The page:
In the proof of the regularity lemma we start with an initial partition (with low potential) and then iteratively refine the partition in such a way that the potential increases to a point such that the partition is epsilon regular. However, this leads to a major problem (the first of our concerns) – In refining the partitions iteratively the number of classes increases exponentially in each iteration. We then end up with a partition in which the number of classes is a tower function – usually an astronomical figure. Clearly, this does not work very well for graphs arising in practice. This same point is made by Prof. Trevisan:

[…] one may imagine using the Regularity Lemma as follows: to prove an approximate quantitative statement about arbitrary graphs, we only need to prove a related statement for the finite set of objects that approximate arbitrary graphs up to a certain level of accuracy. The latter, completely finite, goal may be performed via a computer search. Unfortunately, the size of the objects arising in the Regularity Lemma grow so astronomically fast in the approximation that this approach is completely impractical.

As an aside: For a long while it was thought that maybe a tower function is not necessary. However in a remarkable paper Timothy Gowers constructed graphs that demonstrated that functions of the tower type were indeed necessary.

In any case, how can we get around this problem for approximating most graphs so that it could be useful in applications such as clustering? A possible solution to this problem in the context of clustering was proposed by Sperotto and Pelillo. They make some interesting points, however do not provide many details on their approach. We will get back to this problem in a short while.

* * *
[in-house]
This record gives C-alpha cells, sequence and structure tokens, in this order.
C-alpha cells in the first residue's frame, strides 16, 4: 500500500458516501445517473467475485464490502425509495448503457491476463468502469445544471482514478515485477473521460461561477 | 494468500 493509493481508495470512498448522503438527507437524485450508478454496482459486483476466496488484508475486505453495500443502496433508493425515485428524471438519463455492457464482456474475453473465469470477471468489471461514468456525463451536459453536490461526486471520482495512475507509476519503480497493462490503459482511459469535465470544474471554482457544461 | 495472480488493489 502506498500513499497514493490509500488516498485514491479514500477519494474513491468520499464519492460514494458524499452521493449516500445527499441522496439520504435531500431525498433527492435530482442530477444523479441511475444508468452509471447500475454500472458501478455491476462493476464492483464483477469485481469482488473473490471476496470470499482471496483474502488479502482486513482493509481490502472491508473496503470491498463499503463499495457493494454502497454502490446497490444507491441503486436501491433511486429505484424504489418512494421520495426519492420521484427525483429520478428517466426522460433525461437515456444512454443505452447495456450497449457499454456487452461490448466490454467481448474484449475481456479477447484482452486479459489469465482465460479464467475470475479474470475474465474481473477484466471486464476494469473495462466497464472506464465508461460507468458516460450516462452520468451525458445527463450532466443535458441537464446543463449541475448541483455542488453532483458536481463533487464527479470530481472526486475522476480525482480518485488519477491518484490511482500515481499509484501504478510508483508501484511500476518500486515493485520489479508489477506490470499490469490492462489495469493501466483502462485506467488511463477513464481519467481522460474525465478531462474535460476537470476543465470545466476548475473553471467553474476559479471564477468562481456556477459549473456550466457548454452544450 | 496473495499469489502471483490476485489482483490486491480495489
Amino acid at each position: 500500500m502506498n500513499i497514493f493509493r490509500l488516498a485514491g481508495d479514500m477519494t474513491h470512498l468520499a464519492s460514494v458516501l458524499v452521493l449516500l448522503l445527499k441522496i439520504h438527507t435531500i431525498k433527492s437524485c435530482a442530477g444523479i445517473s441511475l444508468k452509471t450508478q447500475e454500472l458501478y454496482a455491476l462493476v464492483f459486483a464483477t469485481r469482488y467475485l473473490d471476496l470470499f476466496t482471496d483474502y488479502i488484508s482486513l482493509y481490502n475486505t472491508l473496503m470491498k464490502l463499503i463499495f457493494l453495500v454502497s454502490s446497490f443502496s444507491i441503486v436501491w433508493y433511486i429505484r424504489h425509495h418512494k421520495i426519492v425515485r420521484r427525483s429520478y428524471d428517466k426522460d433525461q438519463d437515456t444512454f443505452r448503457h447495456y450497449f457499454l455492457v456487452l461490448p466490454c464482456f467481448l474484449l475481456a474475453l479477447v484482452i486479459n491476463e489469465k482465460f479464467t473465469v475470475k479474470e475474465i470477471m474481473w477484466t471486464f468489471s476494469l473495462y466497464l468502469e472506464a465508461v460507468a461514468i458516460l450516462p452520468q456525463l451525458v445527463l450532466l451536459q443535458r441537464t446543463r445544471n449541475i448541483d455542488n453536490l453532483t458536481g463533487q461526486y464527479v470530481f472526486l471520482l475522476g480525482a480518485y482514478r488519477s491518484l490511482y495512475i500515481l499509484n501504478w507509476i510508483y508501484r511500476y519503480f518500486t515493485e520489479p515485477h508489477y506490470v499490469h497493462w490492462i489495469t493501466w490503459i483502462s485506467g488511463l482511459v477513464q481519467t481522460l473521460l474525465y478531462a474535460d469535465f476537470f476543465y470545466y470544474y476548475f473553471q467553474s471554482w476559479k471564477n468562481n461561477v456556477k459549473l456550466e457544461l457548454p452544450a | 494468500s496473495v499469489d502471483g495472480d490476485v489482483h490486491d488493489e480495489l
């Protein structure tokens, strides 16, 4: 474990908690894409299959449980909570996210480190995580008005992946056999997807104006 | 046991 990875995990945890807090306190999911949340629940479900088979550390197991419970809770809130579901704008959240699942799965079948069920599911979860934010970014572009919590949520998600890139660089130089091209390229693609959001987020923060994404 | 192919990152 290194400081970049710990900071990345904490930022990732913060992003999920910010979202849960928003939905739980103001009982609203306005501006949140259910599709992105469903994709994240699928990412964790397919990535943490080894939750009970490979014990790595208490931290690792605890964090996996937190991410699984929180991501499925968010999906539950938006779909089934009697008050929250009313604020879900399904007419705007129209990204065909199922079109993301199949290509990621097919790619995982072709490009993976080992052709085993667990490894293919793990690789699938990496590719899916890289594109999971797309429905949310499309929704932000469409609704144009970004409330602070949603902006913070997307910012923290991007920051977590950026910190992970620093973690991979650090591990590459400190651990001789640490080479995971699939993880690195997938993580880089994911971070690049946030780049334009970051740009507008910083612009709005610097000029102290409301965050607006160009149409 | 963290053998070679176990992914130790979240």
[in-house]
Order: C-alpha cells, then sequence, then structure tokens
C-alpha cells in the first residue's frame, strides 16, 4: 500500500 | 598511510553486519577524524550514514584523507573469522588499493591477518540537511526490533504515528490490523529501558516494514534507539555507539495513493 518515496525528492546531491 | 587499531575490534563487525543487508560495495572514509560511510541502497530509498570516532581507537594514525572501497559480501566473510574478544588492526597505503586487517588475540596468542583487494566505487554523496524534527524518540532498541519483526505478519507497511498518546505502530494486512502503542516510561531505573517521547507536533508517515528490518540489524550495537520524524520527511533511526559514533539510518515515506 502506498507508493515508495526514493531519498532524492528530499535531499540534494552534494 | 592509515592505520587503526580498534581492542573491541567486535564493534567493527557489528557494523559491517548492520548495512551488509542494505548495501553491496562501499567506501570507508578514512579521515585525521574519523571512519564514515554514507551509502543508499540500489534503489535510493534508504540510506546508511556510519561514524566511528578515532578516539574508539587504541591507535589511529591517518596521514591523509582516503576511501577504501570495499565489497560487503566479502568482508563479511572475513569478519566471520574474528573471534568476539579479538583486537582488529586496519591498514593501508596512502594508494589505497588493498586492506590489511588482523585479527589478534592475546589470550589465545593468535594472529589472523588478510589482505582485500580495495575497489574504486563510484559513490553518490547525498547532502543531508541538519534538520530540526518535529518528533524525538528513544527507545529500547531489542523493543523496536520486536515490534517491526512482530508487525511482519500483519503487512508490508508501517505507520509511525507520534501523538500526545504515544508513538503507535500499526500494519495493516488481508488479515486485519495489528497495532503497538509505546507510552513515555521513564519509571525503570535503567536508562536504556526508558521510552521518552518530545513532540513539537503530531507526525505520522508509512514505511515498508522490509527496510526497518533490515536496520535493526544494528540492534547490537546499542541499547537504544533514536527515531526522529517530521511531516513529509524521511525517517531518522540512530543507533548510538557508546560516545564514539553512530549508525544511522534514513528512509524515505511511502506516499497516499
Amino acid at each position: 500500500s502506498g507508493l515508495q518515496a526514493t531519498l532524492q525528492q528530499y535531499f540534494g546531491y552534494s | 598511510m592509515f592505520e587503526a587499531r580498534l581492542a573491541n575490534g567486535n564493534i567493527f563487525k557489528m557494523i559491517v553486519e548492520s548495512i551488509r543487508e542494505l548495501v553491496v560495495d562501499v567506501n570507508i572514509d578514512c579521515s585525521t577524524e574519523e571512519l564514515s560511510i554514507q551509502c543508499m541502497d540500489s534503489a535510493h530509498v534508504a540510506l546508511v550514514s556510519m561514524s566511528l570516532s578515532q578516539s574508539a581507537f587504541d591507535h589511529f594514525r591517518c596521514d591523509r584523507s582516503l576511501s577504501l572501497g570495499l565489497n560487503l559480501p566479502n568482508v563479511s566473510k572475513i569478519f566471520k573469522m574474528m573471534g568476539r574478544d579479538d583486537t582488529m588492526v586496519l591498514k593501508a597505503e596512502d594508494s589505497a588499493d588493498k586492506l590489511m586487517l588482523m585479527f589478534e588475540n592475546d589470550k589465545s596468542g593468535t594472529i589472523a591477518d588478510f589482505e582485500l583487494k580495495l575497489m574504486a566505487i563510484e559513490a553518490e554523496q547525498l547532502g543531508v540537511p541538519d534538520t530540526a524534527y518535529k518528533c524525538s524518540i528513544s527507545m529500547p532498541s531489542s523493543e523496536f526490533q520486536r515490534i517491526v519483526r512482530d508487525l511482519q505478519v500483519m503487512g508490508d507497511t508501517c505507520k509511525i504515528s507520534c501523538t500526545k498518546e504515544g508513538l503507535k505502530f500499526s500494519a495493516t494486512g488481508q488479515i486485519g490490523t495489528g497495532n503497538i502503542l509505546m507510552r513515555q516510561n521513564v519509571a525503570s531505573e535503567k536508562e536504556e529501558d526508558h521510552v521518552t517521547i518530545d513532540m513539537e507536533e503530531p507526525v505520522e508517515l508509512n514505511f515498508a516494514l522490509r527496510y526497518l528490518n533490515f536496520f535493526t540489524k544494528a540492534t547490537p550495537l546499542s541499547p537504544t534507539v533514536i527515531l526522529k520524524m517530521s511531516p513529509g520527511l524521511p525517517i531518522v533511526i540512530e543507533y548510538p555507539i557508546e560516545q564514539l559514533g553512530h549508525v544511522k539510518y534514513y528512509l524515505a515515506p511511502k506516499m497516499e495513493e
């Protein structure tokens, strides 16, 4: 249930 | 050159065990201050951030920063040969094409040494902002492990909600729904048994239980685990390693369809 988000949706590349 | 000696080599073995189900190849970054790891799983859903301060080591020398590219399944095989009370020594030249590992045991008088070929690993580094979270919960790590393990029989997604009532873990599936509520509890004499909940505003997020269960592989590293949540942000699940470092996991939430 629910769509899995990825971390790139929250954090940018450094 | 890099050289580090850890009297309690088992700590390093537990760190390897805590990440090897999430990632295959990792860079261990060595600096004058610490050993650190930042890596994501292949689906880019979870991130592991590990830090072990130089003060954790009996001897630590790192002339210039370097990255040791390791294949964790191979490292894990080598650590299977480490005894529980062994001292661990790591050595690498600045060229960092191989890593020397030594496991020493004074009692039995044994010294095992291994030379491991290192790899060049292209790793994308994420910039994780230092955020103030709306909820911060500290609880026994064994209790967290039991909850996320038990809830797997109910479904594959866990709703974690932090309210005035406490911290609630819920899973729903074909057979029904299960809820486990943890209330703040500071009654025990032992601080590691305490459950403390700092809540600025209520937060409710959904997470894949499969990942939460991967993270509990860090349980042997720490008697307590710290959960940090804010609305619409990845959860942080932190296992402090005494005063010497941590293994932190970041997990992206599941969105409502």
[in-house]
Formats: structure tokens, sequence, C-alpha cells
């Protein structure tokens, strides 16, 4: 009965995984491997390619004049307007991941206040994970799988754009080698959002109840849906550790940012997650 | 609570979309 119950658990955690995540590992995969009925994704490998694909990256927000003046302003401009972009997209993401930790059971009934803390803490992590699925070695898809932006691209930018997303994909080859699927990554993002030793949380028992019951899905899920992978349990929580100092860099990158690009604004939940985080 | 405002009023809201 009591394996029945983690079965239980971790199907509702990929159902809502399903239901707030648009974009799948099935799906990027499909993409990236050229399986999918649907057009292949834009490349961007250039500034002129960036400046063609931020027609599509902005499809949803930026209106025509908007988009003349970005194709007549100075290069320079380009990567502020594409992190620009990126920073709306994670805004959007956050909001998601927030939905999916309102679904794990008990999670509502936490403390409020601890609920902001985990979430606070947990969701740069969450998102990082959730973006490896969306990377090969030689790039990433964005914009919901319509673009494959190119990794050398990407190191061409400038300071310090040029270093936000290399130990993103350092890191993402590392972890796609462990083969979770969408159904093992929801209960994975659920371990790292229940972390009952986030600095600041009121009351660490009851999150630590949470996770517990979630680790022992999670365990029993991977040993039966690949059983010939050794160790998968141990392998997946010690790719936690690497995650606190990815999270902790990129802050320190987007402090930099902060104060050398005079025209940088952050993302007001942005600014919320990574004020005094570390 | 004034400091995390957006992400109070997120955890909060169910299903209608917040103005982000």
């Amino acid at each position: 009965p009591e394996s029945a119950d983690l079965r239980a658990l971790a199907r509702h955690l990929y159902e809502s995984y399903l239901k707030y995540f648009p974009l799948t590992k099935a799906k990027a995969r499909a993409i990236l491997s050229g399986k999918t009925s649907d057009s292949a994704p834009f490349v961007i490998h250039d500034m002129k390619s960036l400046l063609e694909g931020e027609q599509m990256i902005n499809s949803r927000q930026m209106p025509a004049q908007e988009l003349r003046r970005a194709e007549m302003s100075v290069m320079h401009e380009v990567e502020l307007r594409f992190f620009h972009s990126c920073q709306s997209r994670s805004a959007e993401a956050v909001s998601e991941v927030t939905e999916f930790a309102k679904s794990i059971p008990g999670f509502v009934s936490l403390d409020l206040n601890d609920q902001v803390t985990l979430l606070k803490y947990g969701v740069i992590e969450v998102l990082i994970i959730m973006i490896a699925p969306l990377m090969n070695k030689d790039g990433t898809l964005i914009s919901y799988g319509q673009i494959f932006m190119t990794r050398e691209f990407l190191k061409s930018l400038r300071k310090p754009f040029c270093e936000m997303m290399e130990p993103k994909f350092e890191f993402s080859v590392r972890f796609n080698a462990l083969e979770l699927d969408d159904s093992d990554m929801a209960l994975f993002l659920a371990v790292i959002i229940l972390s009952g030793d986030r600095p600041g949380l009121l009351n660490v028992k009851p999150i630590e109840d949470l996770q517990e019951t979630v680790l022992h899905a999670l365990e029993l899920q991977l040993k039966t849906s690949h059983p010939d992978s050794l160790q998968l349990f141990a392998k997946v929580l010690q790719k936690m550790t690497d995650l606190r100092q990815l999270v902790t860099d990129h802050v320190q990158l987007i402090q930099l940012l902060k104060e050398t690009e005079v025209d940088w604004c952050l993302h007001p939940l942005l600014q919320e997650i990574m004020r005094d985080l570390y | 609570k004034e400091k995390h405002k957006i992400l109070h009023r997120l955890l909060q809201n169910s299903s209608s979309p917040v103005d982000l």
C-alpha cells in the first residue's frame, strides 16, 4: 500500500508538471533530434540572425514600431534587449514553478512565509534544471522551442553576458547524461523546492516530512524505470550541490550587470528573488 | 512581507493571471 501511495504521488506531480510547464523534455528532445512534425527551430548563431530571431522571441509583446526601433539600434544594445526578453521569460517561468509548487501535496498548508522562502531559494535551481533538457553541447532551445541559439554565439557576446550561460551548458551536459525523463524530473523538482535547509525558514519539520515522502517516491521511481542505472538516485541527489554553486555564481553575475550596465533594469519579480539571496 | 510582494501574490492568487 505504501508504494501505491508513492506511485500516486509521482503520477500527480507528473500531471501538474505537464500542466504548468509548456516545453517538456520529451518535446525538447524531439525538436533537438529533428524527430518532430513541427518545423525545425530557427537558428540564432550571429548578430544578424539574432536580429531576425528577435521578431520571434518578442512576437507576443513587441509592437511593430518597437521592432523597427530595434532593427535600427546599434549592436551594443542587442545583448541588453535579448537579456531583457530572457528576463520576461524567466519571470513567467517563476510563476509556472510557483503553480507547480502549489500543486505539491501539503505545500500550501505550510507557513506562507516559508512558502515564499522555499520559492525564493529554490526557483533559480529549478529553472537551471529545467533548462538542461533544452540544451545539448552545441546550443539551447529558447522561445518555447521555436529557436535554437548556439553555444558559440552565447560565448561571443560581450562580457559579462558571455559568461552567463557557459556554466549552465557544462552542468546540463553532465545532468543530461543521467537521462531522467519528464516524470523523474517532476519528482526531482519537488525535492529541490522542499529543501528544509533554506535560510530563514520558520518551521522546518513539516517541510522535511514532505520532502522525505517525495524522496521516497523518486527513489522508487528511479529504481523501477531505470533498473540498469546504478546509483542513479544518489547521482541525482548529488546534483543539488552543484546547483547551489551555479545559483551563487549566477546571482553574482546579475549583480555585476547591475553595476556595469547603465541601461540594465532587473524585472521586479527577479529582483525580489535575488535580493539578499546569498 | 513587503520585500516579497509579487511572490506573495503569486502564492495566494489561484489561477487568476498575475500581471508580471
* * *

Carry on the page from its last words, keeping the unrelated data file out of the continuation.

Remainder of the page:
But the first problem that we face is the following: The Szemeredi Lemma as originally proposed is an existential predicate. It does not give a method to obtain the regular partition for a given graph, but only says that one must exist! So if we are to use the Lemma in any practical setting, we need an algorithmic version. There now exist two algorithmic versions:

1. One proposed in a paper by Alon et al in 1992.

2. Another proposed by Frieze and Kannan and is based on the very intriguing relationship between singular values and regularity!

We for now, focus on the Alon et al. version.

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Algorithmic Version of the Regularity Lemma:

Theorem 2: [A Constructive Version of the Regularity Lemma – Alon et al.]

For every $\varepsilon > 0$ and every positive integer $t$ there is an integer $Q = Q(\varepsilon, t)$ such that every graph with $n > Q$ vertices has an $\varepsilon$-regular partition into $k + 1$ classes, where $t \le k \le Q$. For every fixed $\varepsilon > 0$ and $t \ge 1$ such a partition can be found in $O(M(n))$ sequential time, where $M(n)$ is the time for multiplying two $n$ by $n$ matrices with 0,1 entries over the integers. It can also be found in time $O(logn)$ on an ERPW PRAM with a polynomial number of parallel processors.

To really understand how the above theorem would require the introduction of several supporting definitions and lemmas (including one from Szemeredi’s original paper). Since our focus is on the application, we’d just state one lemma using which the idea behind the constructive version could be revealed in a more concrete sense.